TRAVERSE CITY – Nicole “Niki” Tubacki doesn't remember much about her early childhood except for swinging outside in the sun.
“I used to love to swing because I couldn’t run,” she said.
At age 3, Tubacki was diagnosed with juvenile rheumatoid arthritis, which explained the pain in her joints. As years ticked by, her symptoms piled up and led to a diagnosis of mixed connective tissue disease, the umbrella name for several diseases that attack muscles, skin and organs.
Tubacki also was gifted with exceptional intelligence. This week she was awarded top honors at Traverse City Central High School's convocation. She also was named a U.S. Presidential Scholar, placing her in an elite group of about 140 students from around the country. In mid-June, she'll fly to Washington, D.C. to receive a Presidential Medallion and possibly meet President Obama.
Her mom Sue will go along, while her dad plans to stay behind to run his security equipment business. Niki selected Tom Czarny, her advanced placemenet biology teacher, to attend the medallion ceremony.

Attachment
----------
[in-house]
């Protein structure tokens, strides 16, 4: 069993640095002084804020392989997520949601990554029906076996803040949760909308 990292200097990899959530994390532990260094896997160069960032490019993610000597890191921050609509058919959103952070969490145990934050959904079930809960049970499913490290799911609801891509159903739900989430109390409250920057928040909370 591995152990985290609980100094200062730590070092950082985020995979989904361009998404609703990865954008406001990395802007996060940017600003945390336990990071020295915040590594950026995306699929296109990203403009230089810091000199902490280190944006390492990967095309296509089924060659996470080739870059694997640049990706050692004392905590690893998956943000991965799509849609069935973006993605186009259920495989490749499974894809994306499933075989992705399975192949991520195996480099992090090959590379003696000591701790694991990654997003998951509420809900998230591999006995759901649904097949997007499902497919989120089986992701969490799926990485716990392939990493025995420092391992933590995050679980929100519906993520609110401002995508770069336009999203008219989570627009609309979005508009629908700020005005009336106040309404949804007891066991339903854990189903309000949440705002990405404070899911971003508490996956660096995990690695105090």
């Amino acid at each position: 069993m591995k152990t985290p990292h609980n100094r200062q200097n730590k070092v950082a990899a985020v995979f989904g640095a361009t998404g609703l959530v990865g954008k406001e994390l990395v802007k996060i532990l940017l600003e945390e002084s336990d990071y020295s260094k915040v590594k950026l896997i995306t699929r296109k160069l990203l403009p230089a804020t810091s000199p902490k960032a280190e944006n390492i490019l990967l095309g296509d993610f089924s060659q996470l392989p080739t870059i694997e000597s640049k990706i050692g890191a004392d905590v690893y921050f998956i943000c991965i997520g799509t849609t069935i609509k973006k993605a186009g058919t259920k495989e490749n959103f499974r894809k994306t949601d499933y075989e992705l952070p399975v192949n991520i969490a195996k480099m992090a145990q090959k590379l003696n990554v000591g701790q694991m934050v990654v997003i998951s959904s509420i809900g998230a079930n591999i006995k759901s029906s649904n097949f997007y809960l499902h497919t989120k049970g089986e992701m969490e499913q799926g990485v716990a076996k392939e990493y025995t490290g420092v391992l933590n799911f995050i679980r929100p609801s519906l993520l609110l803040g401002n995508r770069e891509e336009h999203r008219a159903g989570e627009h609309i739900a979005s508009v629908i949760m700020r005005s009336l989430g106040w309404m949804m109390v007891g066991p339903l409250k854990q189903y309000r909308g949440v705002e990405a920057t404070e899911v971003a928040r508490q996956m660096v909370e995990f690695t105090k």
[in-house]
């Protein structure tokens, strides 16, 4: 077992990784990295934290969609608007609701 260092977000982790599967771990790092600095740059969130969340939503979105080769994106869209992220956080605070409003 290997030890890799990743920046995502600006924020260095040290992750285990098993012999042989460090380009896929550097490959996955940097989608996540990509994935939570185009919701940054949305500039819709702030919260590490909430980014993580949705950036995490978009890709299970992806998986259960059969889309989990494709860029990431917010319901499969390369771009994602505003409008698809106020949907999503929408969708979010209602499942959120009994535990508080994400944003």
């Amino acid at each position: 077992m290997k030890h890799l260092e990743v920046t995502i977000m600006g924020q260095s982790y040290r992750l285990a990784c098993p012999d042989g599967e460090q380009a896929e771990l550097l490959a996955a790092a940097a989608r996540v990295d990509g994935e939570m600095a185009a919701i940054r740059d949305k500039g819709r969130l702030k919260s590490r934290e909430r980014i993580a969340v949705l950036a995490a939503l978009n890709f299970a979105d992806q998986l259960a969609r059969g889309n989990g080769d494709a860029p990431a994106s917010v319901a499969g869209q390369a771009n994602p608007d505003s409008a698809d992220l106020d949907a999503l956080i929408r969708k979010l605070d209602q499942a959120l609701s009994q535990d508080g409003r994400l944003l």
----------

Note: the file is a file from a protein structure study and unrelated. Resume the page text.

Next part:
Czarny praised Niki as an “extraordinary human being” who has never let disease define her. She packs tremendous resilience into her 90-pound body, he said.
“She’s absolutely tiny, like a spring warbler,” Czarny said. “But she has a skeleton of re-bar. She has an extraordinary capability of withstanding hardships.”
Niki has spent long periods in a wheelchair or homebound. She's endured chronic pain, chemotherapy and blood transfusions. Her skin is pale from a lifetime of avoiding the sun, which triggers flare-ups. She takes nearly a dozen drugs, some that depress her immune system. She must be hyper-alert to infections; a fever above 100.5 requires a trip to the emergency room. Her eroding jawbone makes it painful to eat and will mean a future surgery.